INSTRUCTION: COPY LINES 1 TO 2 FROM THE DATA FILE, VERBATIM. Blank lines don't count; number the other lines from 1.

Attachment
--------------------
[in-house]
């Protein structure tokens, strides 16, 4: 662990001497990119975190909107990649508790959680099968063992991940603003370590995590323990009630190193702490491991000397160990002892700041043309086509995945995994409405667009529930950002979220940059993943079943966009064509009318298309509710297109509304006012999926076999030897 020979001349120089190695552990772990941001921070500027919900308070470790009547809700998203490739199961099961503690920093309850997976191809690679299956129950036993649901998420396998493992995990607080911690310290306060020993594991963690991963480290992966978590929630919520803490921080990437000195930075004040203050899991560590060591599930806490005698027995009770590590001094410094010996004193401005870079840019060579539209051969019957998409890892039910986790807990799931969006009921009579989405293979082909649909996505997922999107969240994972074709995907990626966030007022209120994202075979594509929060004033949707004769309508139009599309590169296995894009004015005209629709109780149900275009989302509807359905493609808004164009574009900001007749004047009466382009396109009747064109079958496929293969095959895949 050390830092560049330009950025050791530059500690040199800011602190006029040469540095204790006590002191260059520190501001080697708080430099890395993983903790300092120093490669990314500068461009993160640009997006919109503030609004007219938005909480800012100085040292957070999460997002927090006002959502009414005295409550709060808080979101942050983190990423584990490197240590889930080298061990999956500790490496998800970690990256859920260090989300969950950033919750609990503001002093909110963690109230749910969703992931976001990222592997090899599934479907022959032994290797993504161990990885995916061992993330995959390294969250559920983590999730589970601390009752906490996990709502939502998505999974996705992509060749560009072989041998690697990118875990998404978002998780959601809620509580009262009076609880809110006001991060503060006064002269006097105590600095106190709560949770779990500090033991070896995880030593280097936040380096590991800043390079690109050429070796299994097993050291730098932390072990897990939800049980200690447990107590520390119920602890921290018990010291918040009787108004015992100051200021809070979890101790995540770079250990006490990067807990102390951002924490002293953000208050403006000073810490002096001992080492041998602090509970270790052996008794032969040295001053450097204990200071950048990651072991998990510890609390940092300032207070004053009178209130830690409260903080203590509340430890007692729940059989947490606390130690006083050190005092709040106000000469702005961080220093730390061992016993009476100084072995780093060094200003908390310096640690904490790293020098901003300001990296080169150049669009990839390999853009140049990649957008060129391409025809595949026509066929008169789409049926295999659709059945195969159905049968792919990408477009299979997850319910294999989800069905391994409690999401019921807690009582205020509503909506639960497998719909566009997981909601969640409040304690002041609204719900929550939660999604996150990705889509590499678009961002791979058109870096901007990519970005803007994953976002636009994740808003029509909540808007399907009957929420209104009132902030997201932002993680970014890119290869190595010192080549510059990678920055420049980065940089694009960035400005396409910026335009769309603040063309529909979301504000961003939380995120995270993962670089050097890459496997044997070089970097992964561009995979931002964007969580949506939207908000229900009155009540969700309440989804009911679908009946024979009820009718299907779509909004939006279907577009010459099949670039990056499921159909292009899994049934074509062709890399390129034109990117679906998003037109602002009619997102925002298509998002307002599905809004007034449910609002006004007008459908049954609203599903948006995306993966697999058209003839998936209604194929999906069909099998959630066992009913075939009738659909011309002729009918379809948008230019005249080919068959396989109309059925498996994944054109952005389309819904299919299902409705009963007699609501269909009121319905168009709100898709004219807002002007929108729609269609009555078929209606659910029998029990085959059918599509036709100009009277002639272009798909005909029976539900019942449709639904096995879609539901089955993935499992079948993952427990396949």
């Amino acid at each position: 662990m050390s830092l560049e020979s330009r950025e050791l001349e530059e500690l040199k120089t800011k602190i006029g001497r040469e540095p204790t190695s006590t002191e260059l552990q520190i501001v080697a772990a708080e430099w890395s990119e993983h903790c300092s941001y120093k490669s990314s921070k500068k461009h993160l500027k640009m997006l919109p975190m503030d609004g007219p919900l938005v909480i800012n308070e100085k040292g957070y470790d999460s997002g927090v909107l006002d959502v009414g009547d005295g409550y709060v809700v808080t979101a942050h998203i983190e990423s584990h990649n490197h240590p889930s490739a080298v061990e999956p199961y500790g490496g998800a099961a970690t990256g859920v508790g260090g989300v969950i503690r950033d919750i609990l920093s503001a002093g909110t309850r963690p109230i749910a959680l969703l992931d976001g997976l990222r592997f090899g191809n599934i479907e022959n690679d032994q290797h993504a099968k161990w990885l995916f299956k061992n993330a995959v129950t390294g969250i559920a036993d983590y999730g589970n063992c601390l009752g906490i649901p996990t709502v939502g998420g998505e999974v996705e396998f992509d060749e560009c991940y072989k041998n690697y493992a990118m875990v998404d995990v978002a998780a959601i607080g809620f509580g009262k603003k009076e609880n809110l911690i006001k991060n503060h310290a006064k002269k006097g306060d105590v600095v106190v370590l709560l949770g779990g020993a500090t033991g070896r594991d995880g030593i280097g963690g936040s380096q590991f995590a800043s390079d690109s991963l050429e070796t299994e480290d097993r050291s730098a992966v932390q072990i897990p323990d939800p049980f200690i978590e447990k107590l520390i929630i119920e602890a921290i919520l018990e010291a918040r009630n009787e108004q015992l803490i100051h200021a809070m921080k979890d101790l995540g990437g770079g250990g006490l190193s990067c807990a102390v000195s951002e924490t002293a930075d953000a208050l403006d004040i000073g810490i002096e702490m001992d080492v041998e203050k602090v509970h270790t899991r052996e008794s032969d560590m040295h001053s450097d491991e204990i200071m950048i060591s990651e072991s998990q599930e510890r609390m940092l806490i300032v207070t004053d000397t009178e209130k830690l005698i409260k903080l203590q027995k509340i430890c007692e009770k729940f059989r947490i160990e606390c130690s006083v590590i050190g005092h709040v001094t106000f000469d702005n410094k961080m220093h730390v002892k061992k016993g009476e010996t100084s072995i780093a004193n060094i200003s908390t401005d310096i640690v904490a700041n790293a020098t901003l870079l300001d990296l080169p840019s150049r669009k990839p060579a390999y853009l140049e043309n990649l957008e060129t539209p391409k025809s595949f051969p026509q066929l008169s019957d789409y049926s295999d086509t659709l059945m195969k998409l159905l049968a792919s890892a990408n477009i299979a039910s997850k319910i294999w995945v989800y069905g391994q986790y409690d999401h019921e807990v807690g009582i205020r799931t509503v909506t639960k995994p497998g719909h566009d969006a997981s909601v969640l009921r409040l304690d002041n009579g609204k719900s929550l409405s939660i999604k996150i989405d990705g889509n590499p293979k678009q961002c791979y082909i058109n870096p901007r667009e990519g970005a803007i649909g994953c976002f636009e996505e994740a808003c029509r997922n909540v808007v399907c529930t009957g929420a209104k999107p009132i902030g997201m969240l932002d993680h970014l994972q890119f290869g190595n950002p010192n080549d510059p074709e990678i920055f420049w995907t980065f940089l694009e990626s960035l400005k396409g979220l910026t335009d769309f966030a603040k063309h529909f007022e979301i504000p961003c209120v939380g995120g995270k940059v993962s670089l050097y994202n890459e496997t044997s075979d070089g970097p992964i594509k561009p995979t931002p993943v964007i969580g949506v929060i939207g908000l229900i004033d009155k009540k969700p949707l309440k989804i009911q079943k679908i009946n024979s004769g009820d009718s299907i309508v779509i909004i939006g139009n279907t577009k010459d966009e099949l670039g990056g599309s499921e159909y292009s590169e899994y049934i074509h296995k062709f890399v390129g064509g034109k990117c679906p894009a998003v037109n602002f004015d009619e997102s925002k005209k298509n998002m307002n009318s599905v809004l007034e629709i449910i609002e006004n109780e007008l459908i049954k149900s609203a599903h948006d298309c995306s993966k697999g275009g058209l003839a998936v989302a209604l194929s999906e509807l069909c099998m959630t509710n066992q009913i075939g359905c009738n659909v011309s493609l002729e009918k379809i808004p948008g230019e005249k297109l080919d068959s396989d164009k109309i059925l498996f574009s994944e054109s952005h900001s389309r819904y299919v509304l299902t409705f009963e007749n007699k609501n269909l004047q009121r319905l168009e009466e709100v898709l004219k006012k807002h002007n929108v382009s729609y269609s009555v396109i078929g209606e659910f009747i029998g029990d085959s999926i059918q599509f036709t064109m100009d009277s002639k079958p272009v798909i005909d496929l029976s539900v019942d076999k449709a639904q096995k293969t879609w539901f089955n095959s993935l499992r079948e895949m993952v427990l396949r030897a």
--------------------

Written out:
[in-house]
């Protein structure tokens, strides 16, 4: 662990001497990119975190909107990649508790959680099968063992991940603003370590995590323990009630190193702490491991000397160990002892700041043309086509995945995994409405667009529930950002979220940059993943079943966009064509009318298309509710297109509304006012999926076999030897 020979001349120089190695552990772990941001921070500027919900308070470790009547809700998203490739199961099961503690920093309850997976191809690679299956129950036993649901998420396998493992995990607080911690310290306060020993594991963690991963480290992966978590929630919520803490921080990437000195930075004040203050899991560590060591599930806490005698027995009770590590001094410094010996004193401005870079840019060579539209051969019957998409890892039910986790807990799931969006009921009579989405293979082909649909996505997922999107969240994972074709995907990626966030007022209120994202075979594509929060004033949707004769309508139009599309590169296995894009004015005209629709109780149900275009989302509807359905493609808004164009574009900001007749004047009466382009396109009747064109079958496929293969095959895949 050390830092560049330009950025050791530059500690040199800011602190006029040469540095204790006590002191260059520190501001080697708080430099890395993983903790300092120093490669990314500068461009993160640009997006919109503030609004007219938005909480800012100085040292957070999460997002927090006002959502009414005295409550709060808080979101942050983190990423584990490197240590889930080298061990999956500790490496998800970690990256859920260090989300969950950033919750609990503001002093909110963690109230749910969703992931976001990222592997090899599934479907022959032994290797993504161990990885995916061992993330995959390294969250559920983590999730589970601390009752906490996990709502939502998505999974996705992509060749560009072989041998690697990118875990998404978002998780959601809620509580009262009076609880809110006001991060503060006064002269006097105590600095106190709560949770779990500090033991070896995880030593280097936040380096590991800043390079690109050429070796299994097993050291730098932390072990897990939800049980200690447990107590520390119920602890921290018990010291918040009787108004015992100051200021809070979890101790995540770079250990006490990067807990102390951002924490002293953000208050403006000073810490002096001992080492041998602090509970270790052996008794032969040295001053450097204990200071950048990651072991998990510890609390940092300032207070004053009178209130830690409260903080203590509340430890007692729940059989947490606390130690006083050190005092709040106000000469702005961080220093730390061992016993009476100084072995780093060094200003908390310096640690904490790293020098901003300001990296080169150049669009990839390999853009140049990649957008060129391409025809595949026509066929008169789409049926295999659709059945195969159905049968792919990408477009299979997850319910294999989800069905391994409690999401019921807690009582205020509503909506639960497998719909566009997981909601969640409040304690002041609204719900929550939660999604996150990705889509590499678009961002791979058109870096901007990519970005803007994953976002636009994740808003029509909540808007399907009957929420209104009132902030997201932002993680970014890119290869190595010192080549510059990678920055420049980065940089694009960035400005396409910026335009769309603040063309529909979301504000961003939380995120995270993962670089050097890459496997044997070089970097992964561009995979931002964007969580949506939207908000229900009155009540969700309440989804009911679908009946024979009820009718299907779509909004939006279907577009010459099949670039990056499921159909292009899994049934074509062709890399390129034109990117679906998003037109602002009619997102925002298509998002307002599905809004007034449910609002006004007008459908049954609203599903948006995306993966697999058209003839998936209604194929999906069909099998959630066992009913075939009738659909011309002729009918379809948008230019005249080919068959396989109309059925498996994944054109952005389309819904299919299902409705009963007699609501269909009121319905168009709100898709004219807002002007929108729609269609009555078929209606659910029998029990085959059918599509036709100009009277002639272009798909005909029976539900019942449709639904096995879609539901089955993935499992079948993952427990396949």